51. Use a narrative format when documenting progress notes, this will help to provide a more detailed and accurate picture of the patient’s progress. Chronological also makes sense too.
  52. Use technology such as mobile apps to document progress during sessions and make it easy to access patient data. Check to make sure they are approved first.
  53. Use data visualization tools to help analyze and present patient progress data (advanced).
  54. Use a patient portal to allow patients to access their medical records and provide feedback on their progress.
  55. Document any community resources and support services that were recommended to the patient, this will help to ensure that they have access to the resources they need to continue their progress outside of therapy sessions. This can also be done with the discharge note.
  56. Look at other therapists notes and take bits of what you think helps.
  57. Re-read your own notes and look for simple things that can be omitted.
  58. Document any safety concerns or risks related to the patient’s occupation or daily activities, this will help to ensure that the patient is safe and protected. Safety. Safety. Safety.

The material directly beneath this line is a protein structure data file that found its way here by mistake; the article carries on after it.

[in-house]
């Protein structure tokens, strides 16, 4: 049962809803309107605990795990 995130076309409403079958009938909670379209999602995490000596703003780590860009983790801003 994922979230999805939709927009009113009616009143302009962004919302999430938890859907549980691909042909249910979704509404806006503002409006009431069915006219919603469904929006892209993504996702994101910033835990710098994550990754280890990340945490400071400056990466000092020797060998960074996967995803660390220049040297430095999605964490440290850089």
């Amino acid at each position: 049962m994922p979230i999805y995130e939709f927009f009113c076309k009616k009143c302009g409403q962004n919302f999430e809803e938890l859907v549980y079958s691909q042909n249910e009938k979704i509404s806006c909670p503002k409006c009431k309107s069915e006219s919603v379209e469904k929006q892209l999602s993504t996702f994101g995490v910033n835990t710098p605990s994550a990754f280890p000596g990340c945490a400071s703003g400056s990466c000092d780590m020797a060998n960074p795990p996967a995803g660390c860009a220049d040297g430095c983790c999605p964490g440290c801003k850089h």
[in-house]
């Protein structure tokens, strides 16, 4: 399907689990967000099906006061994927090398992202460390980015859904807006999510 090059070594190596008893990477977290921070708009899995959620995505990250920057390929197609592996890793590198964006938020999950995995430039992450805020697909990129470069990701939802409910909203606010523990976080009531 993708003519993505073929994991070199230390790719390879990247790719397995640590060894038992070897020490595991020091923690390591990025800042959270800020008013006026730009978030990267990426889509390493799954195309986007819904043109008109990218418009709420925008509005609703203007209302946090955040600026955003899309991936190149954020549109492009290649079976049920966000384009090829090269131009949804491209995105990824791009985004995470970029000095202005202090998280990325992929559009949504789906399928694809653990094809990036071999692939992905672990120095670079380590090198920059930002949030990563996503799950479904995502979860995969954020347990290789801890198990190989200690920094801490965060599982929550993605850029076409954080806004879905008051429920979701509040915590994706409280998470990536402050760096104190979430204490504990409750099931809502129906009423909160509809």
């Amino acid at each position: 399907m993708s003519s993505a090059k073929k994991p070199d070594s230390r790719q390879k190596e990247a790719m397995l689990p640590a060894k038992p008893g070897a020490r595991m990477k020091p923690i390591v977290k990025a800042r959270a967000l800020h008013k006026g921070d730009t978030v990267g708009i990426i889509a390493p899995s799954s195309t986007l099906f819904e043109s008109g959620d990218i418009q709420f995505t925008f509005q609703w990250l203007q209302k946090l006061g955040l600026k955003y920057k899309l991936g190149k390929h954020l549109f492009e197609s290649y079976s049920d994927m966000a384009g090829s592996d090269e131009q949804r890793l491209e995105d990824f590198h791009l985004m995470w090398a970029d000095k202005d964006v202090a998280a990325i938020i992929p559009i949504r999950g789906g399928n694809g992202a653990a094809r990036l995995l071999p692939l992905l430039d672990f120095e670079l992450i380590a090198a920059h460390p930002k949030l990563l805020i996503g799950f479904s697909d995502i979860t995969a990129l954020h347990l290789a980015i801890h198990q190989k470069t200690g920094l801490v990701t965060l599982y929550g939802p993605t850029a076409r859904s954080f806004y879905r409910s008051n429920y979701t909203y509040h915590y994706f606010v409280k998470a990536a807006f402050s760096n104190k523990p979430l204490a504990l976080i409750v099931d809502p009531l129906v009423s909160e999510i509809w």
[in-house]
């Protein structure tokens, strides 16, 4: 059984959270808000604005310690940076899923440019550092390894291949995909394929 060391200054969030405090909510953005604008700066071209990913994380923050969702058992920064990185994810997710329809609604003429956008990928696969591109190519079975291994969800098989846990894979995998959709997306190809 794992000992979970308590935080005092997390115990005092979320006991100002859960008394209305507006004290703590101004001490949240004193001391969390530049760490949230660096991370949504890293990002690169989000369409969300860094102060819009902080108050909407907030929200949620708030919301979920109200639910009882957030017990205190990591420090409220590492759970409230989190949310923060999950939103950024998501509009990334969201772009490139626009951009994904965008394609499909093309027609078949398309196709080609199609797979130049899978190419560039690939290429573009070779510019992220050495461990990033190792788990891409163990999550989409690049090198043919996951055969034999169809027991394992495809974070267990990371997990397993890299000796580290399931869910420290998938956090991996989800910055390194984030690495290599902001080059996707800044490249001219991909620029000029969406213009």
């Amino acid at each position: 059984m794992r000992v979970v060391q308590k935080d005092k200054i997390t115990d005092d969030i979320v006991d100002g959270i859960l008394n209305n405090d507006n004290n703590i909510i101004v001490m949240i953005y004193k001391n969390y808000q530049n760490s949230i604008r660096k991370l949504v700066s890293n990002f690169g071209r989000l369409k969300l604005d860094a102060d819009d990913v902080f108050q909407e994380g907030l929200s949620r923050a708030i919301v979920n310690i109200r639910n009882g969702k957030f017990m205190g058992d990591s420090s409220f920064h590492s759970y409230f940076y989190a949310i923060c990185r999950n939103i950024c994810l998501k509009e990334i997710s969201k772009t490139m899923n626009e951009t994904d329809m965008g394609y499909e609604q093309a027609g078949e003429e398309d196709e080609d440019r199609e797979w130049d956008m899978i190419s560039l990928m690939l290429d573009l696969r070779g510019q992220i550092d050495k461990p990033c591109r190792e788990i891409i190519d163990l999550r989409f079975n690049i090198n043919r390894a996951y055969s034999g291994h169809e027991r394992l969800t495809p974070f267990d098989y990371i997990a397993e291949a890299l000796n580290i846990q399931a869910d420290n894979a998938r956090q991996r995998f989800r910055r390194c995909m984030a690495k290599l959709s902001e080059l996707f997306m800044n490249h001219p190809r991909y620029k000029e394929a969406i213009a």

59. Consider professional insurance to protect you from errors and omissions and other issues related to documentation. It’s honestly not that expensive in the grand scheme of things.
  60. Write concisely and to the point. This also helps save you time to free up and treat and work with more patients.

Effective documentation is an essential part of providing quality occupational therapy care. It helps to ensure continuity of care, regulatory compliance, and effective communication among the multidisciplinary team. It is important to use best practices and guidelines when documenting and to continuously review and update the documentation process to ensure that it is effective and efficient. Practice makes perfect and the more you document and find what best works for you, the better you become. This comes with a willingness to learn, experiment, and to ask for advice and to take some criticism.